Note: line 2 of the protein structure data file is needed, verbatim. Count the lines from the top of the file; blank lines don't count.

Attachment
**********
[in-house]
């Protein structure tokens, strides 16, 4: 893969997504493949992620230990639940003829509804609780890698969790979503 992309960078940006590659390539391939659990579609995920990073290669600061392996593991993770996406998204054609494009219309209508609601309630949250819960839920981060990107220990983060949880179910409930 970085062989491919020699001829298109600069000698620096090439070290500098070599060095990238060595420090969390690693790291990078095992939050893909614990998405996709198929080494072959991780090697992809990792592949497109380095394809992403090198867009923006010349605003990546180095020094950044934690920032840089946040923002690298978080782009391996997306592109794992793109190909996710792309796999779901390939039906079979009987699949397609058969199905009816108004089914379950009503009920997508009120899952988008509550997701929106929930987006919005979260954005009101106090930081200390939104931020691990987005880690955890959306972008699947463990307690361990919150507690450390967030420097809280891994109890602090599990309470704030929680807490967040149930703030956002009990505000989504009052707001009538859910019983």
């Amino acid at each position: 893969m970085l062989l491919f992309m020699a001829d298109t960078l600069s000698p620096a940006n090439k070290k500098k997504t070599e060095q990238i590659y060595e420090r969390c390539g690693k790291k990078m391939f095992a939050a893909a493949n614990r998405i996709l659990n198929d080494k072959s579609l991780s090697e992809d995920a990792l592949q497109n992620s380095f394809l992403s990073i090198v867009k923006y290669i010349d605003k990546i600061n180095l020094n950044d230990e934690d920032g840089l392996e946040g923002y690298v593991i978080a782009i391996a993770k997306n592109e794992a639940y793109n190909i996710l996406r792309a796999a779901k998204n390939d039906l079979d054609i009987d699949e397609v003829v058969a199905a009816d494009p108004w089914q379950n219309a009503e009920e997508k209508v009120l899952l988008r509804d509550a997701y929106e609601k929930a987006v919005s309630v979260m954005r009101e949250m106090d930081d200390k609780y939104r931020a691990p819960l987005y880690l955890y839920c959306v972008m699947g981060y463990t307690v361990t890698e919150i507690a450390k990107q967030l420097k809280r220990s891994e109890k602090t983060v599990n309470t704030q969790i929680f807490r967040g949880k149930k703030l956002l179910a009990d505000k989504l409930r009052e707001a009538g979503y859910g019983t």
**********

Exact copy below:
């Protein structure tokens, strides 16, 4: 893969997504493949992620230990639940003829509804609780890698969790979503 992309960078940006590659390539391939659990579609995920990073290669600061392996593991993770996406998204054609494009219309209508609601309630949250819960839920981060990107220990983060949880179910409930 970085062989491919020699001829298109600069000698620096090439070290500098070599060095990238060595420090969390690693790291990078095992939050893909614990998405996709198929080494072959991780090697992809990792592949497109380095394809992403090198867009923006010349605003990546180095020094950044934690920032840089946040923002690298978080782009391996997306592109794992793109190909996710792309796999779901390939039906079979009987699949397609058969199905009816108004089914379950009503009920997508009120899952988008509550997701929106929930987006919005979260954005009101106090930081200390939104931020691990987005880690955890959306972008699947463990307690361990919150507690450390967030420097809280891994109890602090599990309470704030929680807490967040149930703030956002009990505000989504009052707001009538859910019983």